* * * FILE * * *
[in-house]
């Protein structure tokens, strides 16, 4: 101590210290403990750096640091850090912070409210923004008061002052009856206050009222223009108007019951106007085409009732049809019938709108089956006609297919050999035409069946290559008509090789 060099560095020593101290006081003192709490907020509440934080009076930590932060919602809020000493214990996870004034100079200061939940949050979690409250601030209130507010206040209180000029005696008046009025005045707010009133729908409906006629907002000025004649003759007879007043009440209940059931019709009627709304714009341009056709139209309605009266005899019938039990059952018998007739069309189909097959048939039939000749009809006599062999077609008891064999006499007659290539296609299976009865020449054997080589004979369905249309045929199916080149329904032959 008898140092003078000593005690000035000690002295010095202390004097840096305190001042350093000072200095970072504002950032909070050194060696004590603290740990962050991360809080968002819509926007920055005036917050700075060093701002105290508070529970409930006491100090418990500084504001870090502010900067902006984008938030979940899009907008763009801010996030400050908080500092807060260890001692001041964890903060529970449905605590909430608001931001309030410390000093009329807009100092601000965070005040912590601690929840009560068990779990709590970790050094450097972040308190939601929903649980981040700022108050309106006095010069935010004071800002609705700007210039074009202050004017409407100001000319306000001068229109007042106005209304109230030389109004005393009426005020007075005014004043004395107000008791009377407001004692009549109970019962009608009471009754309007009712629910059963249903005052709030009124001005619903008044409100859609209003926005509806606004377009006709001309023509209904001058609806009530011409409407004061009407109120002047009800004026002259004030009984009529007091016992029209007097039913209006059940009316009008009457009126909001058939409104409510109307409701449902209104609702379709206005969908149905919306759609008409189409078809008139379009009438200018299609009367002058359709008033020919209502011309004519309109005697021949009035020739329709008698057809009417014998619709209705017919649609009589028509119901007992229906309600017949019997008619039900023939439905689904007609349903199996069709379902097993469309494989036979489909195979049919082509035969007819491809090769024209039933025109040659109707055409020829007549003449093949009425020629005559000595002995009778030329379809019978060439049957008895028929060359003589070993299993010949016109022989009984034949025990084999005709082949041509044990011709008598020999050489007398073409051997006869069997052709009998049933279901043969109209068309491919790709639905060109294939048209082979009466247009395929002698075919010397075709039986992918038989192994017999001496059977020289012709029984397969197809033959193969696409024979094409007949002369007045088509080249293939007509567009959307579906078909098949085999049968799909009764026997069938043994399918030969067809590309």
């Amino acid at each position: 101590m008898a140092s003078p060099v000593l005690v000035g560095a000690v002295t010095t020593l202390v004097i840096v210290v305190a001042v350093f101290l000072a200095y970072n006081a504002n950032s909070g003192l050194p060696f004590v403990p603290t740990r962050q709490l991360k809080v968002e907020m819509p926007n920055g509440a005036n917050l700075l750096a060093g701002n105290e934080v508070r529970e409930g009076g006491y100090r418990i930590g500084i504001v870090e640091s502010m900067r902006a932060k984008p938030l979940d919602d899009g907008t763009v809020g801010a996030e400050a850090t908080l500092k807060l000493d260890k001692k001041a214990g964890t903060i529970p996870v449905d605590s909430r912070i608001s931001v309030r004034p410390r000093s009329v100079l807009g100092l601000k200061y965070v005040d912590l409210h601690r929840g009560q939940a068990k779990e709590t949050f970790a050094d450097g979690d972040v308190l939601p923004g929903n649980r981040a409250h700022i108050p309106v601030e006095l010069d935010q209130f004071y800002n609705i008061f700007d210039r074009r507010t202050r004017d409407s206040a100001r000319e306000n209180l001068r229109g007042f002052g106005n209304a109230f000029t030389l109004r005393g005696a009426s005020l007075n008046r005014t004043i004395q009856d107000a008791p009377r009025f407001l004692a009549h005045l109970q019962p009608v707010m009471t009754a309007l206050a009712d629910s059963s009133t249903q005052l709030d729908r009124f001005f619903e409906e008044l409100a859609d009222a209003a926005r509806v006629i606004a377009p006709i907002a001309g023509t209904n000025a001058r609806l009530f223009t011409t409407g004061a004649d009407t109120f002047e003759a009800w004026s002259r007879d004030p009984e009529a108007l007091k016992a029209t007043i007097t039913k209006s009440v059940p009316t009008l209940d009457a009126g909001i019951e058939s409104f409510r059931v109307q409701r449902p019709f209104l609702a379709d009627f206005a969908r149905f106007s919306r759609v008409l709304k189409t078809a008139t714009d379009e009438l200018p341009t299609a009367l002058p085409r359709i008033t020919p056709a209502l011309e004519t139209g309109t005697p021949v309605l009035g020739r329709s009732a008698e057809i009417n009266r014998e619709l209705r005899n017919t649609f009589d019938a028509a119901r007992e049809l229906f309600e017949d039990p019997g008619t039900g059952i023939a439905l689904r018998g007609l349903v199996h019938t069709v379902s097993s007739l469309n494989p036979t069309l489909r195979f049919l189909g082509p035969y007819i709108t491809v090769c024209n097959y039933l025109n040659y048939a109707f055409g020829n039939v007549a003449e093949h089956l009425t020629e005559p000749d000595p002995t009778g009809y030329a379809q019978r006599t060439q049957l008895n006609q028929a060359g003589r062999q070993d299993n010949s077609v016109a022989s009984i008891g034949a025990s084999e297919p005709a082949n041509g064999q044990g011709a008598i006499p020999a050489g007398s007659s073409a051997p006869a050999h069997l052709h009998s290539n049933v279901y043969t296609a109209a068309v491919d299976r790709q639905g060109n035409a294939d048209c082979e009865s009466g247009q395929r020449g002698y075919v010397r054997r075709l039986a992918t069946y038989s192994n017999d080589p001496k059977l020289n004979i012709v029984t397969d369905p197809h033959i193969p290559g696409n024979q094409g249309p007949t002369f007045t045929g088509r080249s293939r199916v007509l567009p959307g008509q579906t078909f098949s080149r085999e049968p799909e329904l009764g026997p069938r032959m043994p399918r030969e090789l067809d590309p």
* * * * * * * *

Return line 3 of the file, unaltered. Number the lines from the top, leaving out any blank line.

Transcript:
């Amino acid at each position: 101590m008898a140092s003078p060099v000593l005690v000035g560095a000690v002295t010095t020593l202390v004097i840096v210290v305190a001042v350093f101290l000072a200095y970072n006081a504002n950032s909070g003192l050194p060696f004590v403990p603290t740990r962050q709490l991360k809080v968002e907020m819509p926007n920055g509440a005036n917050l700075l750096a060093g701002n105290e934080v508070r529970e409930g009076g006491y100090r418990i930590g500084i504001v870090e640091s502010m900067r902006a932060k984008p938030l979940d919602d899009g907008t763009v809020g801010a996030e400050a850090t908080l500092k807060l000493d260890k001692k001041a214990g964890t903060i529970p996870v449905d605590s909430r912070i608001s931001v309030r004034p410390r000093s009329v100079l807009g100092l601000k200061y965070v005040d912590l409210h601690r929840g009560q939940a068990k779990e709590t949050f970790a050094d450097g979690d972040v308190l939601p923004g929903n649980r981040a409250h700022i108050p309106v601030e006095l010069d935010q209130f004071y800002n609705i008061f700007d210039r074009r507010t202050r004017d409407s206040a100001r000319e306000n209180l001068r229109g007042f002052g106005n209304a109230f000029t030389l109004r005393g005696a009426s005020l007075n008046r005014t004043i004395q009856d107000a008791p009377r009025f407001l004692a009549h005045l109970q019962p009608v707010m009471t009754a309007l206050a009712d629910s059963s009133t249903q005052l709030d729908r009124f001005f619903e409906e008044l409100a859609d009222a209003a926005r509806v006629i606004a377009p006709i907002a001309g023509t209904n000025a001058r609806l009530f223009t011409t409407g004061a004649d009407t109120f002047e003759a009800w004026s002259r007879d004030p009984e009529a108007l007091k016992a029209t007043i007097t039913k209006s009440v059940p009316t009008l209940d009457a009126g909001i019951e058939s409104f409510r059931v109307q409701r449902p019709f209104l609702a379709d009627f206005a969908r149905f106007s919306r759609v008409l709304k189409t078809a008139t714009d379009e009438l200018p341009t299609a009367l002058p085409r359709i008033t020919p056709a209502l011309e004519t139209g309109t005697p021949v309605l009035g020739r329709s009732a008698e057809i009417n009266r014998e619709l209705r005899n017919t649609f009589d019938a028509a119901r007992e049809l229906f309600e017949d039990p019997g008619t039900g059952i023939a439905l689904r018998g007609l349903v199996h019938t069709v379902s097993s007739l469309n494989p036979t069309l489909r195979f049919l189909g082509p035969y007819i709108t491809v090769c024209n097959y039933l025109n040659y048939a109707f055409g020829n039939v007549a003449e093949h089956l009425t020629e005559p000749d000595p002995t009778g009809y030329a379809q019978r006599t060439q049957l008895n006609q028929a060359g003589r062999q070993d299993n010949s077609v016109a022989s009984i008891g034949a025990s084999e297919p005709a082949n041509g064999q044990g011709a008598i006499p020999a050489g007398s007659s073409a051997p006869a050999h069997l052709h009998s290539n049933v279901y043969t296609a109209a068309v491919d299976r790709q639905g060109n035409a294939d048209c082979e009865s009466g247009q395929r020449g002698y075919v010397r054997r075709l039986a992918t069946y038989s192994n017999d080589p001496k059977l020289n004979i012709v029984t397969d369905p197809h033959i193969p290559g696409n024979q094409g249309p007949t002369f007045t045929g088509r080249s293939r199916v007509l567009p959307g008509q579906t078909f098949s080149r085999e049968p799909e329904l009764g026997p069938r032959m043994p399918r030969e090789l067809d590309p």